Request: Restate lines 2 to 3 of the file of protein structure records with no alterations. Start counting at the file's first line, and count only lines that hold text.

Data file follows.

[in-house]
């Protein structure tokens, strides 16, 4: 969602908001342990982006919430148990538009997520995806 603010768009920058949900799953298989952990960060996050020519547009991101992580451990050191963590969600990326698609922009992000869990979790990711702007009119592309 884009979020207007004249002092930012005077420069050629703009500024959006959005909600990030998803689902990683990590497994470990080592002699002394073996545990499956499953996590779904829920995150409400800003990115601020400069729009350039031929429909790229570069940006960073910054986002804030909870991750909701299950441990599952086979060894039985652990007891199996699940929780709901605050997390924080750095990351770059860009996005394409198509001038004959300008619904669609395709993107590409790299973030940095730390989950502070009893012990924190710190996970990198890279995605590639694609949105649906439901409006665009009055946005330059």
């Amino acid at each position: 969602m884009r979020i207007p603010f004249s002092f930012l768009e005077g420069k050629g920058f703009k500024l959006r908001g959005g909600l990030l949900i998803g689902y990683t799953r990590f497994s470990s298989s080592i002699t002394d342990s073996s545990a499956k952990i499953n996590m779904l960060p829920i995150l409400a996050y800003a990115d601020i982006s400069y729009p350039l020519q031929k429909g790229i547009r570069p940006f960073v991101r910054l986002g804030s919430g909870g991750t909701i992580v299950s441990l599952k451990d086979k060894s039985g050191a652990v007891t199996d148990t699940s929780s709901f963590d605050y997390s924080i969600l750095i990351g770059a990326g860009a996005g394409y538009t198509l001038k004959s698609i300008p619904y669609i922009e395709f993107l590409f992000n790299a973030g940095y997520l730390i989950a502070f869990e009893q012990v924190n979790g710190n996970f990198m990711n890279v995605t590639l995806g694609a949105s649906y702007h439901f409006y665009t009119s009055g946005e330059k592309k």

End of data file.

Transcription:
């Protein structure tokens, strides 16, 4: 969602908001342990982006919430148990538009997520995806 603010768009920058949900799953298989952990960060996050020519547009991101992580451990050191963590969600990326698609922009992000869990979790990711702007009119592309 884009979020207007004249002092930012005077420069050629703009500024959006959005909600990030998803689902990683990590497994470990080592002699002394073996545990499956499953996590779904829920995150409400800003990115601020400069729009350039031929429909790229570069940006960073910054986002804030909870991750909701299950441990599952086979060894039985652990007891199996699940929780709901605050997390924080750095990351770059860009996005394409198509001038004959300008619904669609395709993107590409790299973030940095730390989950502070009893012990924190710190996970990198890279995605590639694609949105649906439901409006665009009055946005330059």
């Amino acid at each position: 969602m884009r979020i207007p603010f004249s002092f930012l768009e005077g420069k050629g920058f703009k500024l959006r908001g959005g909600l990030l949900i998803g689902y990683t799953r990590f497994s470990s298989s080592i002699t002394d342990s073996s545990a499956k952990i499953n996590m779904l960060p829920i995150l409400a996050y800003a990115d601020i982006s400069y729009p350039l020519q031929k429909g790229i547009r570069p940006f960073v991101r910054l986002g804030s919430g909870g991750t909701i992580v299950s441990l599952k451990d086979k060894s039985g050191a652990v007891t199996d148990t699940s929780s709901f963590d605050y997390s924080i969600l750095i990351g770059a990326g860009a996005g394409y538009t198509l001038k004959s698609i300008p619904y669609i922009e395709f993107l590409f992000n790299a973030g940095y997520l730390i989950a502070f869990e009893q012990v924190n979790g710190n996970f990198m990711n890279v995605t590639l995806g694609a949105s649906y702007h439901f409006y665009t009119s009055g946005e330059k592309k």